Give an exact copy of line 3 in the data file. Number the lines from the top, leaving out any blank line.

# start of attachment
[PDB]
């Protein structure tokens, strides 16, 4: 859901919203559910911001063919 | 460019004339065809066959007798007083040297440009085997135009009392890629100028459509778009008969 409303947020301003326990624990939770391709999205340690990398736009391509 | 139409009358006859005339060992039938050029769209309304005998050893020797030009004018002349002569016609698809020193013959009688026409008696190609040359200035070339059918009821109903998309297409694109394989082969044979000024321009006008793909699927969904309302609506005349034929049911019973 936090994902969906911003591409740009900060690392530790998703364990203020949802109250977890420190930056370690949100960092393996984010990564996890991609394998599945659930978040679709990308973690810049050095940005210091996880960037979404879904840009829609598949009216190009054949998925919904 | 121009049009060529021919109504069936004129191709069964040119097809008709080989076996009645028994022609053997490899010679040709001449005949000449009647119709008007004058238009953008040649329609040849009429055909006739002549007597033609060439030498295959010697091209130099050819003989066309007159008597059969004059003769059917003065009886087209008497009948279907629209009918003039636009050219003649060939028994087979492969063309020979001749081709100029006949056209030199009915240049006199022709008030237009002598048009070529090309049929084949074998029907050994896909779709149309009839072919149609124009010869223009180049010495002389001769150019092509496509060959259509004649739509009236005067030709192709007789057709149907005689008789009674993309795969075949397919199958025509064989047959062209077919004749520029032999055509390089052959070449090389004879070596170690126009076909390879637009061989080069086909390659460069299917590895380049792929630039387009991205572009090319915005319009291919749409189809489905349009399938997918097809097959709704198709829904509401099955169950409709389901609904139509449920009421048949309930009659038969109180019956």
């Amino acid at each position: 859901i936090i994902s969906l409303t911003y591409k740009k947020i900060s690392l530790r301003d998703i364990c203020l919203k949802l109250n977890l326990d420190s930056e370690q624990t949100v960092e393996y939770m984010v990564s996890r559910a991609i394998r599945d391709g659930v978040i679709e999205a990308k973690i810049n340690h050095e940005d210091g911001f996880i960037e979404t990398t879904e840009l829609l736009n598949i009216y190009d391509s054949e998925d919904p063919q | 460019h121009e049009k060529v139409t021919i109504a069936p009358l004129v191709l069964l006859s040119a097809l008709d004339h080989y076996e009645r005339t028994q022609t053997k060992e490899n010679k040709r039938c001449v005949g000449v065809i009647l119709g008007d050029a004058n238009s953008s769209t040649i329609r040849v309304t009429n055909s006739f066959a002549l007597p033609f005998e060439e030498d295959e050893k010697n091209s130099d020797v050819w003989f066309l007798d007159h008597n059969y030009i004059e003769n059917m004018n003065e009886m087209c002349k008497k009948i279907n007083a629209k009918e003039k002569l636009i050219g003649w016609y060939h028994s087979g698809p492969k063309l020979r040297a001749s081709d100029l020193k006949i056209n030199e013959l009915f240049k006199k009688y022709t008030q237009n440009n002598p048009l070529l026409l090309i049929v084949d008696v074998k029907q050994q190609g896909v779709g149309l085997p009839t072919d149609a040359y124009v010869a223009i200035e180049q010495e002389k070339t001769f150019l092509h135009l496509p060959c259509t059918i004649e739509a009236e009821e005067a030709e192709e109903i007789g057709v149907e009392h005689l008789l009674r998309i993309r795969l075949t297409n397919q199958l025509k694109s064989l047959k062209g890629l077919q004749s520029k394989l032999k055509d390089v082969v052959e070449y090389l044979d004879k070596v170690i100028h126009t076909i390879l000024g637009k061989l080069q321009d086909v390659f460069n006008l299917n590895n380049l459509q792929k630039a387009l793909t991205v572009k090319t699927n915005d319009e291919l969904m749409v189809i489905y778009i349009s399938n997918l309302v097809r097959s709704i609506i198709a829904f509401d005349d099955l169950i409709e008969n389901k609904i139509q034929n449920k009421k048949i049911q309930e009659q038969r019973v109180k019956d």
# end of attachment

């Amino acid at each position: 859901i936090i994902s969906l409303t911003y591409k740009k947020i900060s690392l530790r301003d998703i364990c203020l919203k949802l109250n977890l326990d420190s930056e370690q624990t949100v960092e393996y939770m984010v990564s996890r559910a991609i394998r599945d391709g659930v978040i679709e999205a990308k973690i810049n340690h050095e940005d210091g911001f996880i960037e979404t990398t879904e840009l829609l736009n598949i009216y190009d391509s054949e998925d919904p063919q | 460019h121009e049009k060529v139409t021919i109504a069936p009358l004129v191709l069964l006859s040119a097809l008709d004339h080989y076996e009645r005339t028994q022609t053997k060992e490899n010679k040709r039938c001449v005949g000449v065809i009647l119709g008007d050029a004058n238009s953008s769209t040649i329609r040849v309304t009429n055909s006739f066959a002549l007597p033609f005998e060439e030498d295959e050893k010697n091209s130099d020797v050819w003989f066309l007798d007159h008597n059969y030009i004059e003769n059917m004018n003065e009886m087209c002349k008497k009948i279907n007083a629209k009918e003039k002569l636009i050219g003649w016609y060939h028994s087979g698809p492969k063309l020979r040297a001749s081709d100029l020193k006949i056209n030199e013959l009915f240049k006199k009688y022709t008030q237009n440009n002598p048009l070529l026409l090309i049929v084949d008696v074998k029907q050994q190609g896909v779709g149309l085997p009839t072919d149609a040359y124009v010869a223009i200035e180049q010495e002389k070339t001769f150019l092509h135009l496509p060959c259509t059918i004649e739509a009236e009821e005067a030709e192709e109903i007789g057709v149907e009392h005689l008789l009674r998309i993309r795969l075949t297409n397919q199958l025509k694109s064989l047959k062209g890629l077919q004749s520029k394989l032999k055509d390089v082969v052959e070449y090389l044979d004879k070596v170690i100028h126009t076909i390879l000024g637009k061989l080069q321009d086909v390659f460069n006008l299917n590895n380049l459509q792929k630039a387009l793909t991205v572009k090319t699927n915005d319009e291919l969904m749409v189809i489905y778009i349009s399938n997918l309302v097809r097959s709704i609506i198709a829904f509401d005349d099955l169950i409709e008969n389901k609904i139509q034929n449920k009421k048949i049911q309930e009659q038969r019973v109180k019956d």